Characters who are Randomly Gifted have developed Magic and Powers pretty much out of the blue. Specifically, even the children of Muggles have a chance of randomly developing powers without the need for any kind of Superpowerful Genetics or other power granting trope having to come into play. Usually this is a setting-wide feature, allowing anyone anywhere to spontaneously develop abilities, and as such it can be used as a form of time delayed Mass Super-Empowering Event.
These characters may develop their powers immediately at birth, in their childhood, in their adolescence, or later in life, and there may or may not be means of detecting these powers before/after birth. The children of Randomly Gifted characters face an interesting situation; in some settings the randomness is such that these children are no more likely to develop abilities and may become a Muggle Born of Mages, while in others they have a much higher odds of getting powers.
Society at large may be completely fine with this, see it as an honor to have a family member with special gifts, or consider it blasphemous and dangerous. Though these characters are not necessarily a new race or Witch Species they will usually be called some form of Differently Powered Individual; sadly it can devolve into Fantastic Racism or Muggle Power and lead to calling these powered characters witches, mutants, or demons.
Finally, the reason for children being Randomly Gifted can vary: it could be a spiritual agent, very complex genetics, or a never explained source.
- Just who becomes a Doll or Contractor in Darker Than Black appears to be random. Just what powers and Remuneration they receive, however, are less so, as Hell's Gate seems to have a sense of irony or thematic appropriateness in it's selection of Remuneration (Hate smoking? Guess what you have to do every time you use your powers!) or power type (Sonic Scream, naturally, goes to the former opera singer).
- Magic in Lyrical Nanoha apparently has at least some tie to genetics (since there are cases of super soldiers that were specifically engineered to be powerful mages) but for the most part it appears to be more or less random. Nanoha herself is a prime example of this, as she had an incredible amount of power even before she started training and her entire biological family is made up of Muggles.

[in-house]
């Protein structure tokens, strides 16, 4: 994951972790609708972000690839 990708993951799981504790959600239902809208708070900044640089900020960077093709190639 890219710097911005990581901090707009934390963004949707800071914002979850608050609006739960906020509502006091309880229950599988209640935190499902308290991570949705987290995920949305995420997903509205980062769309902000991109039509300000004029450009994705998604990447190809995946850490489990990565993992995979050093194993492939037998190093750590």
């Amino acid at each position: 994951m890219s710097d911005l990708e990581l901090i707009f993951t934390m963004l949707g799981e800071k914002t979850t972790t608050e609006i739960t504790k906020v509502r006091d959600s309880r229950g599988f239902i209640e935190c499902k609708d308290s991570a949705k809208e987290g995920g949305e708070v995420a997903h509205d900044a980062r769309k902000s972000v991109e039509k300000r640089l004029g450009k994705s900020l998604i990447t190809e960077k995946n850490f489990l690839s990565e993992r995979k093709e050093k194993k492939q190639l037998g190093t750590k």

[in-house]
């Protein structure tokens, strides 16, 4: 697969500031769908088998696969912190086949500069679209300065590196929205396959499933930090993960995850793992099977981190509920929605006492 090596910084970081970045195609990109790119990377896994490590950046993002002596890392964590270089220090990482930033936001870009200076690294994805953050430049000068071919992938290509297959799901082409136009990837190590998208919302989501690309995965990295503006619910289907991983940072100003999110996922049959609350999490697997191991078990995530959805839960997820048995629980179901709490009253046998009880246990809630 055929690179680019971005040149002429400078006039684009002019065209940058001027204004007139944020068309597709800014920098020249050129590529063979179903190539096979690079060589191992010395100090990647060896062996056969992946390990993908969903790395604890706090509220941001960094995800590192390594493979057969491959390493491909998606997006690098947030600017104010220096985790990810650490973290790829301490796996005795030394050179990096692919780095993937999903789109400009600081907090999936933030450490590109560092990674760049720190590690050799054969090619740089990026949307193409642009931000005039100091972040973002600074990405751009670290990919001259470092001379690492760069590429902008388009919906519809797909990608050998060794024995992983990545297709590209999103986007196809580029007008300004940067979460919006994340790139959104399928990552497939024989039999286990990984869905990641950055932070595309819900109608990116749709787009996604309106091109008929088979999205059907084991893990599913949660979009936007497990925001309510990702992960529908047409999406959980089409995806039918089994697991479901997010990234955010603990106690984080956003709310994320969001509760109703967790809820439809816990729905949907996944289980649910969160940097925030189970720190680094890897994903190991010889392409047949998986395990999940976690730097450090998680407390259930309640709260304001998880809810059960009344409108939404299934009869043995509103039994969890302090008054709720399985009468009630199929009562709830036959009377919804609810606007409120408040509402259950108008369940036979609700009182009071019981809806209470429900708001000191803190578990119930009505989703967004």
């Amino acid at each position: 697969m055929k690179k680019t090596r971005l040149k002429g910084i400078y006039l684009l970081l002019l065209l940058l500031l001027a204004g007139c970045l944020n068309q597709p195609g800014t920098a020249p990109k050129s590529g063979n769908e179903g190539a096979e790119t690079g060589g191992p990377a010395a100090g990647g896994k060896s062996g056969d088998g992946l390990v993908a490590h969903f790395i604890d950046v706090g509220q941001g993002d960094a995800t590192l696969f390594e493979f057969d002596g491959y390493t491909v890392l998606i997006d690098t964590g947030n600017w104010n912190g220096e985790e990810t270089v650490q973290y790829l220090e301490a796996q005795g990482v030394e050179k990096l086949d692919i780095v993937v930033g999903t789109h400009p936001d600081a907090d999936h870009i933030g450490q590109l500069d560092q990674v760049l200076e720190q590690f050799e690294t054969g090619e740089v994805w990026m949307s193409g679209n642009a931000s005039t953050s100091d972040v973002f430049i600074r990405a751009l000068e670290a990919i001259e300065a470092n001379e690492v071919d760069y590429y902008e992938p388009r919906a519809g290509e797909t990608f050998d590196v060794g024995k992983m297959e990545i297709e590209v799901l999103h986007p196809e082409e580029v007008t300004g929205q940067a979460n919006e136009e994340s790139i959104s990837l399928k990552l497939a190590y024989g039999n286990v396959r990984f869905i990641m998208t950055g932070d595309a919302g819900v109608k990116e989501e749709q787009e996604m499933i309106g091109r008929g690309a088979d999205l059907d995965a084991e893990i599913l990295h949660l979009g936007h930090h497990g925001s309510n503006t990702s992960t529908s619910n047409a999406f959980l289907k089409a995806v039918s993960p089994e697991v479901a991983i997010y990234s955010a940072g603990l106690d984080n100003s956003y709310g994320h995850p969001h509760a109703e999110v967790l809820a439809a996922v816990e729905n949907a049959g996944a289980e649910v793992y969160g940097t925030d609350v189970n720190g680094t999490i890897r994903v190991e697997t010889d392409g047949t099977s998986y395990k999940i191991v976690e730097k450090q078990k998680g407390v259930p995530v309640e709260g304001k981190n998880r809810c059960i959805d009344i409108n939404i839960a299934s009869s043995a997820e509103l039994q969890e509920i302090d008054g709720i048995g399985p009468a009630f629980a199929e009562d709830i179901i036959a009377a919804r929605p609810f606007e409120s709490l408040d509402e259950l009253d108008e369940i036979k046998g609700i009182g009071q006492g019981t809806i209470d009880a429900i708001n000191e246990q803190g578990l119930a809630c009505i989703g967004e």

- In Tiger & Bunny, most of the NEXTs seem to have gotten their powers despite having Muggle parents. That said, there seems to be some heredity involved: we know of two NEXTs who had kids, and in each case, the child eventually developed powers too (albeit ones completely different than their parents'). We also see three sisters who are all NEXTs with similar, though not identical, powers.
- In Touhou Suzunaan ~ Forbidden Scrollery, of the Touhou series, a young bookseller tells the main franchise characters that she just suddenly gained Omniglot powers one day. The two just nod and say yeah, that happens.
- After Infinity, this became true of The Inhumans.
- In Invincible it's not known for sure whether Mark, the Half-Human Hybrid son of Omni-Man, will ever develop powers...until he does.
- The X-Men and mutants are born randomly among the population, though active mutants are almost always guaranteed to have mutant children regardless of if their partner is a human.
- In a notable exception, Graydon Creed is the son of Sabretooth and Mystique, who are both mutants.... and he's completely human and poster-boy for hating mutants.
- Luna, the daughter of the mutant Quicksilver and the Inhuman Crystal, was another exception. Until her father exposed her to incredibly high amounts of Terrigen Mist (a very dangerous thing to do since the Mists tend to do bad things to anyone who isn't a pure Inhuman) to activate her latent powers.
- A look in the Marvel verse's backstory reveals that all humans have the potential to develop superpowers thanks to the Celestials' experiments on their ancestors. The only reason most never do in their lifetimes is because they never encounter the specific circumstances needed to activate their powers.
- In Frozen, no explanation is given for Elsa's ice powers, though Word of God says that she was born 1000 years after "Saturn is in such-and-such alignment." No word on why she of all the children in the world was the one to get the magic (Significant Birth Date aside), though nobody else in the movie has any powers to speak of.
- In Highlander, Connor asks Ramírez why they're immortal and he replies that you might as well asks why the sun comes up. Highlander II: The Quickening infamously said immortals were alien criminals reincarnated on Earth as a punishment with the director's cut changing them to Advanced Ancient Humans. Later installments ignored this and left it unexplained.